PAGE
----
Dec 272012
 

Dude. What if, like, we were, like, a giant alien science project? That would be so trippy, man!

Even though it regularly turns people into that guy, marijuana is going to be legalized all across North America. It’s only a matter of time. Even American cops hardly bother with people who have a small amount of pot anymore. Recently, both Washington and Colorado made headlines for legalizing the drug for recreational use, joining almost 20 other states that have legalized it for medical use. This author has never tried it, mostly because he is a huge bummer at parties. No wonder I never get invited to any. Sad face :(

Clearly the trend is working against me, and soon I’ll be forced to dodge stoned people just as I’m currently forced to avoid drunk people. But hey, maybe if I invest in weed and actually make some money at it, then those stoned people won’t be as annoying. Plus, as the chip guy, you know they’re going to get the munchies.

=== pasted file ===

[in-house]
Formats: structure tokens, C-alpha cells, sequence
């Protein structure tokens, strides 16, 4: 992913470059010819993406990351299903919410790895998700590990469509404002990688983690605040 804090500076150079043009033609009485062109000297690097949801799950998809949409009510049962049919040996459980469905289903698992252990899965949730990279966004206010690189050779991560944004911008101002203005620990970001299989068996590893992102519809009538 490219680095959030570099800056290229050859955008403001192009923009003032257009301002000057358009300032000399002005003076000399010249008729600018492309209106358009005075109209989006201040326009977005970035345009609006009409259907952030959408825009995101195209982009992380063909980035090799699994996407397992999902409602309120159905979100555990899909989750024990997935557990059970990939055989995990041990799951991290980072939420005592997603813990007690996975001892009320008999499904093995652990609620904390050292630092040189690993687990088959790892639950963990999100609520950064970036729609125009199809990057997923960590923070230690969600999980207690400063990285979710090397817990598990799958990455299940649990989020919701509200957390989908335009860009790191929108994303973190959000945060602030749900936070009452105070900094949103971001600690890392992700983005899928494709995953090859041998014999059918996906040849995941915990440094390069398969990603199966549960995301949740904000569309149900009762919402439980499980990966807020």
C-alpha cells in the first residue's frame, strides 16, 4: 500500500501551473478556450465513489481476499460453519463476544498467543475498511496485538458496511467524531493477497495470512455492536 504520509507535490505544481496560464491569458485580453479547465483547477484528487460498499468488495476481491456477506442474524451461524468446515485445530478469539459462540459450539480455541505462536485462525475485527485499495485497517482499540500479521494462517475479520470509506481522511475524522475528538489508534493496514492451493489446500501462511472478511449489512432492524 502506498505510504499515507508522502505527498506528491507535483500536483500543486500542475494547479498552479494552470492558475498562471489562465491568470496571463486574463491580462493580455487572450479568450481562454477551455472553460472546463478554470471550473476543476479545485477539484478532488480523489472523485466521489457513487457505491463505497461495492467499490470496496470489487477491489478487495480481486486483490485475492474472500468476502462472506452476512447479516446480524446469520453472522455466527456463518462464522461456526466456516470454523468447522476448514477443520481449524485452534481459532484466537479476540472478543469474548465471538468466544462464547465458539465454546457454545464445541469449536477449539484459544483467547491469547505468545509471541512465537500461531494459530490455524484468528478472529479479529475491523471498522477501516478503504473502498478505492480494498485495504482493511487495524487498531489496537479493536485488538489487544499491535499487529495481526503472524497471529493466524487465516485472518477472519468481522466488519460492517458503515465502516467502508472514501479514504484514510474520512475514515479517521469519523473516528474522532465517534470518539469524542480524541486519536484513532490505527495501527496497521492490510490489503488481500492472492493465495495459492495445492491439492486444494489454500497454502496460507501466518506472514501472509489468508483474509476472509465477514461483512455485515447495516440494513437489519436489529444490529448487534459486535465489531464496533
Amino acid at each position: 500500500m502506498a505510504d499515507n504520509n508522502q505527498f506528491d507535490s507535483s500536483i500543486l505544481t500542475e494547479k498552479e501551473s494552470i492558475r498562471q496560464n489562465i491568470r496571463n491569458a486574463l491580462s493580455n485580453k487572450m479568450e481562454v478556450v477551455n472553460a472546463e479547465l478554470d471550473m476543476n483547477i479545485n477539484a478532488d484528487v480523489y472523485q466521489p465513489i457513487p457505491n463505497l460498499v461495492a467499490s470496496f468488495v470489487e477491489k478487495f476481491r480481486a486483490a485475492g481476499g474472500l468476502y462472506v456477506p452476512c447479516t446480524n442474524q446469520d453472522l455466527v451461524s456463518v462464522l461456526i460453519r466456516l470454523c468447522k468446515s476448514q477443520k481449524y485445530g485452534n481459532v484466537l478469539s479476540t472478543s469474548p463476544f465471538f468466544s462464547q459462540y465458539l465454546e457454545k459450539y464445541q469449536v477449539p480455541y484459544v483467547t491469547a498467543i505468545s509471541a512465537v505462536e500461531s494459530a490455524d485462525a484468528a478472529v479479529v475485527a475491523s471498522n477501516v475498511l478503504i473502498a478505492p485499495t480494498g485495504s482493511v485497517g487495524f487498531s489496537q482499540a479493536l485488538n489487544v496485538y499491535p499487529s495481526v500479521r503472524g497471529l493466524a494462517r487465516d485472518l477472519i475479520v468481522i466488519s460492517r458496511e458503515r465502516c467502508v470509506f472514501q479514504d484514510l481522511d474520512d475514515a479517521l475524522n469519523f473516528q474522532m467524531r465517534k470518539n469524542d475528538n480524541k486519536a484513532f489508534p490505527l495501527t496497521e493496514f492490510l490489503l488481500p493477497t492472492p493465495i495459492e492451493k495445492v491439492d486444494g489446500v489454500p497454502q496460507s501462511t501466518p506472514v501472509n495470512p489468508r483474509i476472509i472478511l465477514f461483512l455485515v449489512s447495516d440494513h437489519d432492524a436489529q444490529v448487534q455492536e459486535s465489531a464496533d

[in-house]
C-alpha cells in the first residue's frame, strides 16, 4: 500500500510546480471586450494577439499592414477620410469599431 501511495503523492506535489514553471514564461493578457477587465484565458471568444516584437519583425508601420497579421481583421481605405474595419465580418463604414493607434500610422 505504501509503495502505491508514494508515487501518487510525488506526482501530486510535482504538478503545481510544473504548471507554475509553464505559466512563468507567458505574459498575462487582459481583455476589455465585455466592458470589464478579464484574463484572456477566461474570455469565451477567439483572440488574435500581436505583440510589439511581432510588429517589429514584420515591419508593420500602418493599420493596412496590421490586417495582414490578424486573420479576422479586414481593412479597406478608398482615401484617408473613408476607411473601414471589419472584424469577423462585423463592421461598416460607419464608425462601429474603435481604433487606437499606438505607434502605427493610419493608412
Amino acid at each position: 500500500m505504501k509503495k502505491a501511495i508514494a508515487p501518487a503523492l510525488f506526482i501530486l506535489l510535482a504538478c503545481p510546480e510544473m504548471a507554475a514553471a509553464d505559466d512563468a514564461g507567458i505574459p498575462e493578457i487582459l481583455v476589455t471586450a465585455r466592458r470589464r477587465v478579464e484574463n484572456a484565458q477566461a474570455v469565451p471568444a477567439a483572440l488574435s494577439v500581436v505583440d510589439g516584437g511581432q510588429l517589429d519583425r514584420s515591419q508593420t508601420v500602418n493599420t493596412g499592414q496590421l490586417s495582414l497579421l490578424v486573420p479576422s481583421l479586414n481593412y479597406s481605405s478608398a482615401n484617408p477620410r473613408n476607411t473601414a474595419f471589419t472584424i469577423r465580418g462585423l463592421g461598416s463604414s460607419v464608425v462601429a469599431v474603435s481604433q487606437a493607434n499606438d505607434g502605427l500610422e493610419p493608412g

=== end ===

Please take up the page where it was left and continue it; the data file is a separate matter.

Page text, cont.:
When Sustainable PF picked MJNA (Medical Marijuana Inc.) for the stock picking contest last year, I sure did laugh at him. Well the joke’s on me, as the stock has risen approximately 500% in the last year, and has most likely lifted Simon to an easy victory. But how exactly is the business?

After some digging, I managed to find some financial statements. They currently have no auditor, and the company has almost 750M shares outstanding. The company has a market cap of $62M, with only a little over $8M in book value. The company made approximately $1.2M in the third quarter, which means the company trades at approximately 15 times annual earnings. Their earnings report is also clearly scanned, since the page appears crooked. It doesn’t exactly inspire confidence in me, but maybe it’s up your alley if you’re some sort of unwashed stoner.